BOMB 96 Summer 2006
“Art encompasses philosophy, psychology, humor, politics, physics—a way of being able to talk about anything, while at the same time involving this thrill of perception.” Liz Larner
“History always starts twice.” Bernard Piffaretti
“Many people who study composition start out as improvisers in jazz or rock, working in bands on music that is not particularly notated. They hear some crazy and wild music and they want to figure out how it works; they hear a piece by Charles Ives or Cage or whatever, and then they want to be able to do that, but it comes out of a visceral impulse.” Anthony Coleman
“I was writing 16-hour days. The real difficulty was writing the fractured language. My tendency is to make everything beautiful.”
“You don’t have to understand something for it to be a pleasure.” Kimiko Hahn
“I’m trying not to be separated. I like trying to be a medium.” Mei—Mei Berssenbrugge
“There’s so much talk in America about families, and it’s a tragedy if it’s American families, but if it’s families in other countries, it’s not as tragic. Perhaps it’s compassion fatigue.” William Forsythe
“Even though my films don’t deal with any specific political agenda, the reason I have this through-line of violence is due to the events I witnessed as a college student, and the fear and pain I felt during those times.” Park Chanwook
In the slave yard, it sets a standard. Desperate folks demonstrating who is hardier, or more foolish.
HOMECOMING. There’s something so elegiac about this trip to New Orleans. Traveling alone, to my childhood home, a home recently shattered and in ruins. I’ve been feeling ill and out of sorts. I am underslept. My head and back hurt. My stomach is sour. I cannot stop the thought, morbid, that I am returning home to die.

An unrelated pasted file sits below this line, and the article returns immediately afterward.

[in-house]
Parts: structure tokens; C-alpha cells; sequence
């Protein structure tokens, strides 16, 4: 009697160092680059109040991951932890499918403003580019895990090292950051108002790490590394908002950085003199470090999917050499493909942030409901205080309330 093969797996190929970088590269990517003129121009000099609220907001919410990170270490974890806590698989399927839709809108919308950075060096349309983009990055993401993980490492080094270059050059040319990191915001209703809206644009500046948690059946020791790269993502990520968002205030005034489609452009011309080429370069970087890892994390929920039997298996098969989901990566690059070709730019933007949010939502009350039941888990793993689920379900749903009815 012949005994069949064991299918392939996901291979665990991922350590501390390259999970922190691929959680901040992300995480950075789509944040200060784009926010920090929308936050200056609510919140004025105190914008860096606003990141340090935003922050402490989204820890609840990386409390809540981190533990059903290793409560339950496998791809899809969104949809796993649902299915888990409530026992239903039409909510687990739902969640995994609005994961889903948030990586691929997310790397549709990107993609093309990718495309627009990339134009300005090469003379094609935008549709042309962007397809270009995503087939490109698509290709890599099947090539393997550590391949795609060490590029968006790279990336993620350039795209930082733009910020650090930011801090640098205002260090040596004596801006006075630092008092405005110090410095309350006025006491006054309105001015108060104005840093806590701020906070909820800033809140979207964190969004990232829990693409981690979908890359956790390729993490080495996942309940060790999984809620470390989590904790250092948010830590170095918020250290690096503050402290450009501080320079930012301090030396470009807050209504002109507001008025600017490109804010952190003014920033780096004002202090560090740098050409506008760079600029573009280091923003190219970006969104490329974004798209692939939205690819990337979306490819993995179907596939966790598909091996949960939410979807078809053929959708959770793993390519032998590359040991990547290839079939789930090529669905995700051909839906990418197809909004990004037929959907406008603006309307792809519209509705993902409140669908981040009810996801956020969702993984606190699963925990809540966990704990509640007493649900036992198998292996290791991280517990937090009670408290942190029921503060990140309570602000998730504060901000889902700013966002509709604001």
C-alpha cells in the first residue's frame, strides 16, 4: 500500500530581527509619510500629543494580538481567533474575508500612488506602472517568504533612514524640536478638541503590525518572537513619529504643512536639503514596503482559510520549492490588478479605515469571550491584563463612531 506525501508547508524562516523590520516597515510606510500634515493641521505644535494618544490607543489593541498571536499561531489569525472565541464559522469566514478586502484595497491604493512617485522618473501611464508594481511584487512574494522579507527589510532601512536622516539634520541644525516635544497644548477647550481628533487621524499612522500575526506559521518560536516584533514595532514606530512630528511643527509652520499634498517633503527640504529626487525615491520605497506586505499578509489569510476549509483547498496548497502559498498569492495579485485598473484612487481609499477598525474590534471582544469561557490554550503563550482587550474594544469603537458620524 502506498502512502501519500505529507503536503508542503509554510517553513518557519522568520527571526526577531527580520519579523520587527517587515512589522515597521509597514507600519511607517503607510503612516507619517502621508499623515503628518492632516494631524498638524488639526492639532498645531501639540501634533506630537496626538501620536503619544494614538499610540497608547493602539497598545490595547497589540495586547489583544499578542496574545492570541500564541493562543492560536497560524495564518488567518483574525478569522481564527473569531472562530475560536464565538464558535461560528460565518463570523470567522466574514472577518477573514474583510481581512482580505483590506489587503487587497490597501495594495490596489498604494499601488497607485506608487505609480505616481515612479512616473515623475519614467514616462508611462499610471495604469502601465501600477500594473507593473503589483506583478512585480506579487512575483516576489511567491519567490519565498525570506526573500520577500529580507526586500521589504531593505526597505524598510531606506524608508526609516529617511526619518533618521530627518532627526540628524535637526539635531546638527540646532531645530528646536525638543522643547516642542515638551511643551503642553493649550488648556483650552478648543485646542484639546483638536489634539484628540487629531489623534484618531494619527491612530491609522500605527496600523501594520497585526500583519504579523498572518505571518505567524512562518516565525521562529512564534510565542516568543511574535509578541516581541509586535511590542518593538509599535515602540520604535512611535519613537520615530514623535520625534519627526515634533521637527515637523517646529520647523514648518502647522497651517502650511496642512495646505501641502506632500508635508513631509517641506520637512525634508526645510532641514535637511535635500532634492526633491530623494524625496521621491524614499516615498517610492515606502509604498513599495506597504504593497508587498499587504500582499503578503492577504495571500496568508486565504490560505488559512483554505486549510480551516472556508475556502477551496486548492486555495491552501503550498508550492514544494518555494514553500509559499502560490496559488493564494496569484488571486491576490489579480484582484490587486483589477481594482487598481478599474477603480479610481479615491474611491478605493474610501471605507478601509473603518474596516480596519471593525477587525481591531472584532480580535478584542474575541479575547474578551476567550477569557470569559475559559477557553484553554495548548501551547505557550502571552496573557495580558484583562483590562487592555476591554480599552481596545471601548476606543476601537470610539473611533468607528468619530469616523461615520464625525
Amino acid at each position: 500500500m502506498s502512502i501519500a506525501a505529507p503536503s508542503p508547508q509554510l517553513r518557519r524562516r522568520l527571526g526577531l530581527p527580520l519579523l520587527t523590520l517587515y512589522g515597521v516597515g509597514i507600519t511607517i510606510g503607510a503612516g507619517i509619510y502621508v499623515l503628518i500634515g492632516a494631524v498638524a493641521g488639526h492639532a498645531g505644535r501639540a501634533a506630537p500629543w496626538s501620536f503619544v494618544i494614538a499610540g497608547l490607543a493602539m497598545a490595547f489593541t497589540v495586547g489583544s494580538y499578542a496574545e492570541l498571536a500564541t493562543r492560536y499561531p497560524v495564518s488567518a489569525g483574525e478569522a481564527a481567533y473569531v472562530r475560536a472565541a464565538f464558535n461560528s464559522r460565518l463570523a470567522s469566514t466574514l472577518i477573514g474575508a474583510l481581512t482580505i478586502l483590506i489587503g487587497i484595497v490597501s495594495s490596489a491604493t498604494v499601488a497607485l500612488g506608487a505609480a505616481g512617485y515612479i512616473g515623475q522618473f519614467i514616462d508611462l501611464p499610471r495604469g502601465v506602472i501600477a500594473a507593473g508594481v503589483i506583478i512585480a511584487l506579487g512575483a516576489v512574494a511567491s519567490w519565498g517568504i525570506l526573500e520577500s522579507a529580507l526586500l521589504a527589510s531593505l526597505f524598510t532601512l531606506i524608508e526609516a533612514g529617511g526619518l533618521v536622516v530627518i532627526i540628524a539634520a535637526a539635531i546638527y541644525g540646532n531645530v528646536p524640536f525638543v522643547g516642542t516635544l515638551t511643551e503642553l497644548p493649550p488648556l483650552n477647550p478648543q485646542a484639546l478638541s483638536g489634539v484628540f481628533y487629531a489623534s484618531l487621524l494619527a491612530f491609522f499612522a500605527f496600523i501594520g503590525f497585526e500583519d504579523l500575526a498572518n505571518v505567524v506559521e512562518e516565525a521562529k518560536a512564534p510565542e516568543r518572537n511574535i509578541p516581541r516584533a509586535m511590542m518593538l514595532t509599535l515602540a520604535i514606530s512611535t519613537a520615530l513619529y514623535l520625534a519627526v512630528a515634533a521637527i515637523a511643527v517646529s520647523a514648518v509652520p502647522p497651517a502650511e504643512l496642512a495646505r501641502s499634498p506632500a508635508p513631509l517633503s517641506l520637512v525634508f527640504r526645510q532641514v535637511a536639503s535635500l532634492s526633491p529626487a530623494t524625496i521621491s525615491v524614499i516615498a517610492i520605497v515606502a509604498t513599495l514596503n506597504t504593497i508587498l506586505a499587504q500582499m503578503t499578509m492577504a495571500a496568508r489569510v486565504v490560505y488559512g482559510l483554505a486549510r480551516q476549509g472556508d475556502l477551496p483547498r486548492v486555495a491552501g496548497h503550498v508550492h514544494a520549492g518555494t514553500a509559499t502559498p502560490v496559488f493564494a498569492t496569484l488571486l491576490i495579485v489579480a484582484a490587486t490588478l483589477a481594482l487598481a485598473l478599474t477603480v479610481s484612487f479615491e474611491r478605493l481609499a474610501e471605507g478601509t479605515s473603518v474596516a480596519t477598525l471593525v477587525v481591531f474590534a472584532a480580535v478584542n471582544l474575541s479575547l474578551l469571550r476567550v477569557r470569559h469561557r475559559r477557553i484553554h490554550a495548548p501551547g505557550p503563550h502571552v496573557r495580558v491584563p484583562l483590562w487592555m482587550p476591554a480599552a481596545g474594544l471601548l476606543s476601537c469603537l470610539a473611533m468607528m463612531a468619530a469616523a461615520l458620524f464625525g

Dona Nelson on how Steven Charles’s nearsightedness aids and inspires the creation of his swarming, colorful, jam-packed abstracts.
Whether sneaking into maximum-security prisons or leading unauthorized expeditions to secret military bases, Trevor Paglen combines rigorous research with aesthetic savvy.
I begin my drawing classes by reminding my students that all art is mathematics.
Ruins fit William Basinski well—in his compositions, grand melodies, and classical structures are reduced to ghosts.
Last year, it became clear that the new crop of boy bands had quit harmonizing on stools in fedoras and line dancing in their videos, and had started picking up guitars.
On April 30th Jennifer Montgomery screened Threads of Belonging, her 2003 feature-length experimental video on the anti-psychiatry movement embodied in a fictive therapeutic community, at Orchard Gallery on New York’s Lower East Side. Montgomery’s first feature, Art for Teachers of Children, chronicled a boarding-school student’s affair with her photography teacher that bore a stark resemblance in spirit and history to Jock Sturges and Montgomery herself.
Robert Flaherty invented ethnographic filmmaking, and Jean Rouch transformed it into sociology.
When viewing the 11 DVDs that make up Point of View, it is important to remember that this is only the most recent chapter in a century of artists’ engagement in experimental filmmaking.
Dear Young Artist,
Twenty-three diversely established artists have responded to your letter seeking advice about art and life in Nuevo York.
In his new collection of critical essays, writer Alan Gilbert leads a probing, borderless investigation into countless contemporary moments in aesthetics that recognize, inhabit, resist, essentially interact with the realm of the social.
There is something inexhaustible in Homer’s Odyssey that makes us want to go back to it, to the archetype of a hero’s going forth and arduous return, of bravery and cunning, and, finally, of the test of a wife’s fidelity.
At the height of the war in Vietnam, Robert Duncan, and Denise Levertov articulated the best of radically different political practices.